Okie Funk is currently listed on The Fix in The Washington Post as one of the best state-based political blogs in the country.
Dr. Hochenauer was given a Marshall Gregory Award for Excellence in Education Reporting for Editorials by the Oklahoma Education Association.
Okie Funk: Always on the historical record . . .
Okie Funk, The Book, or Thoughts Along The Armadillo Highway, is a selective collection of this blog's posts published from 2004 to 2006. The book chronicles the political climate in Oklahoma during that interesting and changing time period.
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It’s easy for Oklahoma progressives and liberals these days to get discouraged about voting in a presidential election because we know a Democratic candidate has no chance of winning the state and will probably lose here in a huge landslide.
So why vote? The cliché, of course, is that every vote matters, and it does to the extent that increasing the overall popular vote for President Barack Obama is extremely important. But it’s also important to simply show our neighbors that Obama supporters do exist in perhaps the reddest state in the nation. When we vote for Obama in Oklahoma, we earn political space for ourselves.
There are, of course, the local and state races that drive us to the polls as well, and we do win some of these, although in diminishing numbers in recent elections.
For my liberal friends who have been disappointed by the Obama presidency, I can only urge you to consider how much damage Mitt Romney and Paul Ryan could do to important social programs in our country, such as Medicare and Social Security. The “lesser of the two evils” dance grows old, I know, and especially as we personally grow older, but slow, incremental change—I believe Obamacare represents this—has its benefits as well.
So my vote, without hesitation, will go to Obama, our first African-American president, who repaired a Republican financial mess and faced conservative petty petulance with grace, endurance and a clear attempt at compromise over the last four years. The economy is on the upswing, the Iraq war is over and the Afghanistan war is winding down. The Affordable Care Act, for all its flaws, remains a huge step forward in providing health care and driving down its costs.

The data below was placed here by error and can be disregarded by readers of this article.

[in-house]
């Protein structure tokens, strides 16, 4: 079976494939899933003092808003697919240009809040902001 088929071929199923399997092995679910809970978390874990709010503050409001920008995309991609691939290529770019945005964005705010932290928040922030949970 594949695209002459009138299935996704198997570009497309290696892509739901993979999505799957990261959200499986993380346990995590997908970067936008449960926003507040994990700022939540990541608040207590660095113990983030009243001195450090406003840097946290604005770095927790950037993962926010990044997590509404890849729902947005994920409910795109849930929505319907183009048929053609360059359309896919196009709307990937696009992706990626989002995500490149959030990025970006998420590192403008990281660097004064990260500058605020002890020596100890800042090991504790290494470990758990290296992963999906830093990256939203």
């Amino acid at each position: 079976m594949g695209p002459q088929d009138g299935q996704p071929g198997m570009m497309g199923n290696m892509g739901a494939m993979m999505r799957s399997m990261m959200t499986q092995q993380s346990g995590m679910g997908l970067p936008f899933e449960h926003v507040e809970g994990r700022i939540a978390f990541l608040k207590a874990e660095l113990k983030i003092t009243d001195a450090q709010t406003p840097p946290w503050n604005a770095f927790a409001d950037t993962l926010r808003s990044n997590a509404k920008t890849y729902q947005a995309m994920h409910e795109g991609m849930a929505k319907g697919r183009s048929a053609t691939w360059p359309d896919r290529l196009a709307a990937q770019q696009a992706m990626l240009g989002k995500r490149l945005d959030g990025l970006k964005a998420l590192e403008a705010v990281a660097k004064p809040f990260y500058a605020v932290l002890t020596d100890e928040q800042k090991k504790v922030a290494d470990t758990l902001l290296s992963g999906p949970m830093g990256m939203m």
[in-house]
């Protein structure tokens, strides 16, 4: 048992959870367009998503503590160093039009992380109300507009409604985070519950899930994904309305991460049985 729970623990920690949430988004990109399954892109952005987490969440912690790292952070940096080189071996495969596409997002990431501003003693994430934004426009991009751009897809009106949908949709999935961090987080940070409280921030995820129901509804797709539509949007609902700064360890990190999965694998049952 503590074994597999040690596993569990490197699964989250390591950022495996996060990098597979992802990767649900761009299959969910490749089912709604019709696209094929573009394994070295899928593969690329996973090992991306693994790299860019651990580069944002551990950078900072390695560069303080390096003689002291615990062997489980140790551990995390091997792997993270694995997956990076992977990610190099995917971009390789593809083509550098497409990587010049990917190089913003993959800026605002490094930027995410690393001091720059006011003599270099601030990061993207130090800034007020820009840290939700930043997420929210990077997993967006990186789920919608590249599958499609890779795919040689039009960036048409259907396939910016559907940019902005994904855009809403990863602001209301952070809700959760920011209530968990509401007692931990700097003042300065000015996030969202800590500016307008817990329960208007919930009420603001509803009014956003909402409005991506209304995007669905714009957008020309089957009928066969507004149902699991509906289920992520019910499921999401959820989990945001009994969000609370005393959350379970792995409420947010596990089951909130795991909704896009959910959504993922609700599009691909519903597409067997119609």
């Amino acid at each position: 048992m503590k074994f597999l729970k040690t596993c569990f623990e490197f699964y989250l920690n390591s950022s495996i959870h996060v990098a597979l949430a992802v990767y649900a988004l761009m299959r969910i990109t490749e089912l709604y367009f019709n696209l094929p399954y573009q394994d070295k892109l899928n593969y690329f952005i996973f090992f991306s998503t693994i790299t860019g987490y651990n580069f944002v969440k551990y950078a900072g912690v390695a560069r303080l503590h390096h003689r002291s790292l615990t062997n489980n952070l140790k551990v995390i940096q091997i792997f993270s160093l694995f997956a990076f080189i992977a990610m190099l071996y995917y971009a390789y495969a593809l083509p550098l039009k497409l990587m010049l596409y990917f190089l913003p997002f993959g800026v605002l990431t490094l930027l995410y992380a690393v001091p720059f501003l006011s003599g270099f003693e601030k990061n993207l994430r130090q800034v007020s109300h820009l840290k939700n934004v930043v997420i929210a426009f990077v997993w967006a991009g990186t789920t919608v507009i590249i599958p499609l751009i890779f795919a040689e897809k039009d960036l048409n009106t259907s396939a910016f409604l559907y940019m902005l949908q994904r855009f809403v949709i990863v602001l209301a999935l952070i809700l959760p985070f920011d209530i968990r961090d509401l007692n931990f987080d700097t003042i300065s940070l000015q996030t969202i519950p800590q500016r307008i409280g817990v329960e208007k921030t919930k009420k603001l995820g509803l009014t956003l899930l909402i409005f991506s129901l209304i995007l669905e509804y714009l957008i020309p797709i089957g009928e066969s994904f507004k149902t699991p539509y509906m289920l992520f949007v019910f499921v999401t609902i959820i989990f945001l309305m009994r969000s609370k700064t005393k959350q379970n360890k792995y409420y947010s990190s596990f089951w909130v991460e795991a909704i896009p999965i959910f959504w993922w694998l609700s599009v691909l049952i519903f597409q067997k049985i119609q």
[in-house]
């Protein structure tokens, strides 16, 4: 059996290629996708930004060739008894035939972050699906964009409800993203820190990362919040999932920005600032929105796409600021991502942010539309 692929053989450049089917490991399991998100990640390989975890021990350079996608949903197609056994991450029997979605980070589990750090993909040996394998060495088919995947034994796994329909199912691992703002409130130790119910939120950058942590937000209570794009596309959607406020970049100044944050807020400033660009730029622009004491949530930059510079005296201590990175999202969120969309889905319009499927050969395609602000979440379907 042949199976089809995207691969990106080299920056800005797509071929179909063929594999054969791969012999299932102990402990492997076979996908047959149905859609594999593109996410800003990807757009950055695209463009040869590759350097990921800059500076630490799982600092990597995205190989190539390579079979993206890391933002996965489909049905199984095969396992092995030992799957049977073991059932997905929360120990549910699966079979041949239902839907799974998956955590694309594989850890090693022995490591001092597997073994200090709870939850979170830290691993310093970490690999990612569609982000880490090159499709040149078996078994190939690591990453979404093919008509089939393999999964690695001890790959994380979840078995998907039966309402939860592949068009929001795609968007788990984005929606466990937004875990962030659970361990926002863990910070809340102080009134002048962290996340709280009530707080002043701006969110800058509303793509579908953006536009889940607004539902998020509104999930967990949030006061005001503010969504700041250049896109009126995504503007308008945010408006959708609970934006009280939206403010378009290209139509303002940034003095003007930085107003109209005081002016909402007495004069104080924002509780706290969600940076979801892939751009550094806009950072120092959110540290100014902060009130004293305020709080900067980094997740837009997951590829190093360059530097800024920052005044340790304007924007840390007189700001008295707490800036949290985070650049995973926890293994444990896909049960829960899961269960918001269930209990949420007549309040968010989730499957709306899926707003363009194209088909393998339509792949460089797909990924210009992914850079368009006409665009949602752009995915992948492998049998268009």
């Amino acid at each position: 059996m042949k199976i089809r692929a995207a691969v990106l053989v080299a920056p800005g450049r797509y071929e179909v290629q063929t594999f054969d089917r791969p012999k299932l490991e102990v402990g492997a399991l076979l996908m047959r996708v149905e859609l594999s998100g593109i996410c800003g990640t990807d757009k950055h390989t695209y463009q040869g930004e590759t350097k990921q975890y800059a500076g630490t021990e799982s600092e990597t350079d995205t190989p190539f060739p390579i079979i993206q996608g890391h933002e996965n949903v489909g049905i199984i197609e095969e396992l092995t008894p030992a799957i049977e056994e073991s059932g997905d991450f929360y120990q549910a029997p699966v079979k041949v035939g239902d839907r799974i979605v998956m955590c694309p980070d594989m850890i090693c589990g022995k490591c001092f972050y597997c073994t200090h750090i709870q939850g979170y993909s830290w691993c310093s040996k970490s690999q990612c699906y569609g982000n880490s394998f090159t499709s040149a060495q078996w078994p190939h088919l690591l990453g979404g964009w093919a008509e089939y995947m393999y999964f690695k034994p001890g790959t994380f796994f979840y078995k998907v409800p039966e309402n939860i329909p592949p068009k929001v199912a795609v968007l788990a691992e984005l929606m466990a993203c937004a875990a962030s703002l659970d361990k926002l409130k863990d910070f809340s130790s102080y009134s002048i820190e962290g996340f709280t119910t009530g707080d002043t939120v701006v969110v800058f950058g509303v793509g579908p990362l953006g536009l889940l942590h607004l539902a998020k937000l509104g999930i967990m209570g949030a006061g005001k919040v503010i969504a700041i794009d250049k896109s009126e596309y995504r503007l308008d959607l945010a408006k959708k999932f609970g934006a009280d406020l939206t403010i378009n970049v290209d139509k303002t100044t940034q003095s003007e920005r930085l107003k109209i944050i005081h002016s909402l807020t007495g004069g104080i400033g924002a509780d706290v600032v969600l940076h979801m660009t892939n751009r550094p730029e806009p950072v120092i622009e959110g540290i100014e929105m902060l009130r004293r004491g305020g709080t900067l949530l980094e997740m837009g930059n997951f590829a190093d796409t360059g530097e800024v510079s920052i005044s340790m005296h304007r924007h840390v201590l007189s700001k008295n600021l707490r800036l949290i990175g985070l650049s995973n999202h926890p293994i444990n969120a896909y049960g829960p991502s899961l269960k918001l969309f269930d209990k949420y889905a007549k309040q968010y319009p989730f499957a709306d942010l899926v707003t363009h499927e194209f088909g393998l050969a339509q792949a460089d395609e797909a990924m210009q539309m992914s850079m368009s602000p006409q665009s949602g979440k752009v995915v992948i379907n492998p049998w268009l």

Romney is an elitist who is the antithesis of ordinary Oklahomans. He will work to cut taxes for wealthy people and starve government programs, such as Social Security and Medicare. His comment at an elite fundraising event during the campaign denigrating 47 percent of all Americans is a clear indication of how he feels about thousands and thousands of Oklahomans. Here is that comment:
There are 47 percent of the people who will vote for the president no matter what. All right, there are 47 percent who are with him, who are dependent upon government, who believe that they are victims, who believe the government has a responsibility to care for them, who believe that they are entitled to health care, to food, to housing, to you-name-it -- that that's an entitlement. And the government should give it to them. And they will vote for this president no matter what. ... These are people who pay no income tax. ... [M]y job is not to worry about those people. I'll never convince them they should take personal responsibility and care for their lives.
Why an Oklahoma senior citizen collecting Social Security benefits would vote for someone who made such a hateful, dismissal remark about them remains the conundrum of progressive politics. The relentless, bizarre spew of Fox News and Rush Limbaugh are a part of the equation, and The Oklahoman contributes to it as well. It has become a cliché to say people vote against their interests in red states, but it still remains true. Even one-issue social conservatives more often than not sacrifice their financial interests for their religious or gun-clinging myopia.
Beyond the presidential election, I encourage you to vote “no” on State Questions 758, 759, 765 and 766 and vote “yes” on 762 and 764. You can find my overall take on the state questions here. You can find more from me on SQ 765 here. I’m especially opposed to SQ 766, and you can find my reasons here.
I encourage voters to retain those Oklahoma Supreme Court Justices who are on the ballot.
For Oklahoma County voters, Sheriff John Whetsel is the clear choice.
("If this were not an election year, there wouldn’t have even been a concerted GOP response to the Benghazi tragedy, except to offer condolences for the victims.")
Let’s hope we get some real discussion about the country’s overall foreign policy in the final presidential debate Monday night and not just a rehash of the GOP’s made-up scandal over the government’s actions or supposed non-actions in the Benghazi, Libya tragedy.